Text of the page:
When Alex "the Axeman" Logan is pulled from his world to help a young princess, named Dara, save her kingdom from the Shadow Lord, he thinks there has been a mistake. He's a teen guitar player close to failing 11th grade, not some defender of the realm. All he has are some school books, his wits, and his love of fantasy movies.

Overnight his life is history. Alex must confront the Shadow Lord and his minions when he is thrust into a land that has changed from a magical paradise to a barren, hopeless, helpless realm invaded by a dark army. But Alex is not alone. He has the help of Dara, a magic scroll, and a band of unlikely companions drawn from his own history books: a hardened Roman Legionnaire, a swift Japanese Samurai, a fearless African Warrior, a fiery Amazon Archer, and a spirited Shaolin Monk.

Can Alex become more than he believes and lead his small band of Defenders to the Hall of Shadows, the birthplace of the Shadow Lord? The fate of the realm and everyone in it rests on him.

Click here to read a generously lengthy excerpt.

Click here to visit the DEFENDERS OF THE SCROLL website.

Click here to read an interview with the author at Author's Den

Click the blog names below to read just a few of the glowing reviews:
Violet Crush
La Femme Readers
All Booked Up
A Bibliophile's Bookshelf
The Bookologist
The Mommy Rambles
 

 


2009 National Indie Excellence Awards
Winner: Fantasy and Best Editing Fiction categories
Finalist: Action-Adventure and Young Adult Fiction categories

2009 Next Generation Indie Awards
Finalist: Multicultural Fiction, Best Overall Design Fiction, and eBook Fiction

2009 New York Book Festival
Honorable Mention: Sci-Fi category

2009 Beach Book Festival
Honorable Mention: Sci-Fi and Teenage categories

2009 San Francisco Book Festival
Honorable Mention: Wild Card category

8 comments:

Nana Fredua-Agyeman said...

Some books work miracles on people and I am happy your aim has been achieved. It took a day and one forced reading to learn, read and write my native language. I was about eleven years old then.

A Bookshelf Monstrosity said...

Thanks for the review. I'm always on the lookout for books reluctant readers are drawn to.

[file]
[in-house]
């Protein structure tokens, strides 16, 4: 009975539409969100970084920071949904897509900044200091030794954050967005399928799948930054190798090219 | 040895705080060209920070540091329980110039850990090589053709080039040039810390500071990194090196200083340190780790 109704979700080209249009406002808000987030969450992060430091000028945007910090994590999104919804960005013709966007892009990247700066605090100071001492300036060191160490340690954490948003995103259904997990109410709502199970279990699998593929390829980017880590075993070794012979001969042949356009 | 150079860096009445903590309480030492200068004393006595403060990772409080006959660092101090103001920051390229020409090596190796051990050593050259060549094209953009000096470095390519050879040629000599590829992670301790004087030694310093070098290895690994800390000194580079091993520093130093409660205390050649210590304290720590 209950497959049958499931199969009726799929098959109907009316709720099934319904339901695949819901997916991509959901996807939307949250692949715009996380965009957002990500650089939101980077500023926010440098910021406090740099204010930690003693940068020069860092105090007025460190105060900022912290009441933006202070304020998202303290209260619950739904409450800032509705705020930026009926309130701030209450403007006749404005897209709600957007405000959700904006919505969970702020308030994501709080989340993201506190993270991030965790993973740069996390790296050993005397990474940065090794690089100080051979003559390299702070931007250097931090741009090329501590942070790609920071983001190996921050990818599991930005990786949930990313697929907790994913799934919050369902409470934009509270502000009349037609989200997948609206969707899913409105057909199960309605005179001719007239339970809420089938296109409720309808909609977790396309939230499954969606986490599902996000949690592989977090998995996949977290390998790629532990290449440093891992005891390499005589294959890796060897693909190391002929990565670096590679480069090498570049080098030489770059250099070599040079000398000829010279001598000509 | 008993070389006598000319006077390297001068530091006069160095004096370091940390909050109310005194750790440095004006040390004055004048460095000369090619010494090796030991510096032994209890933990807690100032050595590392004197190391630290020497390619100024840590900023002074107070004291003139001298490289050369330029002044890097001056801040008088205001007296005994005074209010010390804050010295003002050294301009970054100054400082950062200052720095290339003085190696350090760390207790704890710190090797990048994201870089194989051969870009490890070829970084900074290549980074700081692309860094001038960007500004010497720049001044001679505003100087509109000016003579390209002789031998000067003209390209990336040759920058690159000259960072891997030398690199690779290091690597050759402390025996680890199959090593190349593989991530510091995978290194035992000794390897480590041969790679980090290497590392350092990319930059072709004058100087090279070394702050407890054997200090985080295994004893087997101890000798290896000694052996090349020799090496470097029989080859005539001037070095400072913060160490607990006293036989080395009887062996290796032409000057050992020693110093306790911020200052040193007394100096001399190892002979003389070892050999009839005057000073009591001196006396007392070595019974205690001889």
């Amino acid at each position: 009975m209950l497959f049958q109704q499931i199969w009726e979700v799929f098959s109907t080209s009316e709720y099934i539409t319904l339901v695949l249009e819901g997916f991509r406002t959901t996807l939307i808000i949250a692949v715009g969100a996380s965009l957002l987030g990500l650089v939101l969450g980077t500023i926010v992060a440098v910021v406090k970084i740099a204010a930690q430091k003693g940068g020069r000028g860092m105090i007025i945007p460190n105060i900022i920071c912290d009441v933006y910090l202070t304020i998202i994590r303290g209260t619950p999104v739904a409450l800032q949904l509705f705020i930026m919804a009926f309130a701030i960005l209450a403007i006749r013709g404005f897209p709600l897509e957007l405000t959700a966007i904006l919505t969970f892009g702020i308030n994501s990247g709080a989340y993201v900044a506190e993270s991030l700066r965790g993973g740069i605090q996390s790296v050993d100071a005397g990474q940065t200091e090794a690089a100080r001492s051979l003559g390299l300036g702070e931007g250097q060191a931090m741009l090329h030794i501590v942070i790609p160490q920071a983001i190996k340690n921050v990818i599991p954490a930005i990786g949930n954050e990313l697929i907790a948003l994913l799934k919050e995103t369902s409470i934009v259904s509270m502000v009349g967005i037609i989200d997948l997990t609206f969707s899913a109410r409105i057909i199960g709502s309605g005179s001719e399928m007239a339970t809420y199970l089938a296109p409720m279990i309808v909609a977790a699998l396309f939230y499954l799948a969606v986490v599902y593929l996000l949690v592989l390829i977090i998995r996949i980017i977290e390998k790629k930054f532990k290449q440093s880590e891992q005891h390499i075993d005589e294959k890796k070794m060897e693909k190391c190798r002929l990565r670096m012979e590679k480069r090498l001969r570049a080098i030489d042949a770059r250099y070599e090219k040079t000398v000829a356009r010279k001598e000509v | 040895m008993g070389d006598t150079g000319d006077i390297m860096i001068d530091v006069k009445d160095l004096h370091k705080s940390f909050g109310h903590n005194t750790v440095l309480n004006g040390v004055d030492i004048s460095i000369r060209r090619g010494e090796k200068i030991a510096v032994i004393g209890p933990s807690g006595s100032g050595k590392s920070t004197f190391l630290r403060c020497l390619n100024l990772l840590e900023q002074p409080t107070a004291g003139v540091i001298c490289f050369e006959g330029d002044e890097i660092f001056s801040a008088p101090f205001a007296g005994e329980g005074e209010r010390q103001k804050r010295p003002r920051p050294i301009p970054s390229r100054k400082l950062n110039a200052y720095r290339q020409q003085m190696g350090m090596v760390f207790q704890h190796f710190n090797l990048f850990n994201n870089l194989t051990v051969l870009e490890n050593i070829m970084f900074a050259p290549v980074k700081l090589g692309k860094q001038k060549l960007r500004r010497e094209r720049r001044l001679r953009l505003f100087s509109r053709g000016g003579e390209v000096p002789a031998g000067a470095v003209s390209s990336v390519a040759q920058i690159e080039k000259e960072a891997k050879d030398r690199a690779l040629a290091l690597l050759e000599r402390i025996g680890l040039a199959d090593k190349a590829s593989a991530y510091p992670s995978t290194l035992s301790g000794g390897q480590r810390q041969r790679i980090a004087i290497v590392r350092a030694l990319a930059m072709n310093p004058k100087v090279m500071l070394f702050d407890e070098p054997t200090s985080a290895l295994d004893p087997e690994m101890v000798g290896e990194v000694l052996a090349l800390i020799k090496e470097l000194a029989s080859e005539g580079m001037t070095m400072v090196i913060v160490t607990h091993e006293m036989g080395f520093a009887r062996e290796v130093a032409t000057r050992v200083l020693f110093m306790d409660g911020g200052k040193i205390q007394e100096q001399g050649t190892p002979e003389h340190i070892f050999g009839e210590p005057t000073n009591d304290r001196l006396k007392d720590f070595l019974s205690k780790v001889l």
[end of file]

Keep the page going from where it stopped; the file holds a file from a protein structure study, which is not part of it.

Dar said...

lol-That's awesome that the book is enticing him to read. Maybe he'll keep it up. The book sounds quite good.

J smallb said...

I'm concerned that you would present this book to your readers as if you had reviewed it.

Gwendolyn B. said...

Response to J smallb.

This post is clearly labeled as a "Spotlight." On this blog, book reviews are all labeled and numbered in the heading before I even mention the title of the book. I also use a 5-star rating system in my reviews. It is also clear from the nature of the post that I have not yet read the book, and therefore this cannot possibly be a review. There is no reason for anyone to assume that this post is being presented as a review. I'm confident that my Followers and other readers will be able to comprehend the difference between a "spotlight" and a "review."

Thank you for expressing your concern; however, I believe it is unwarranted.

Pam said...

I work in a library and this is just the type of book that would entice a reluctant young male reader. I'll be interested to hear your thoughts.

bermudaonion said...

I'm tickled pink that he's commandeered your book! I'm sure you can get other bloggers to recommend some more for him if he enjoys this one.

Zibilee said...

That is so cool, both for you and for him! I love to hear about a child falling in love with books, it totally makes my day! The book sounds pretty interesting as well.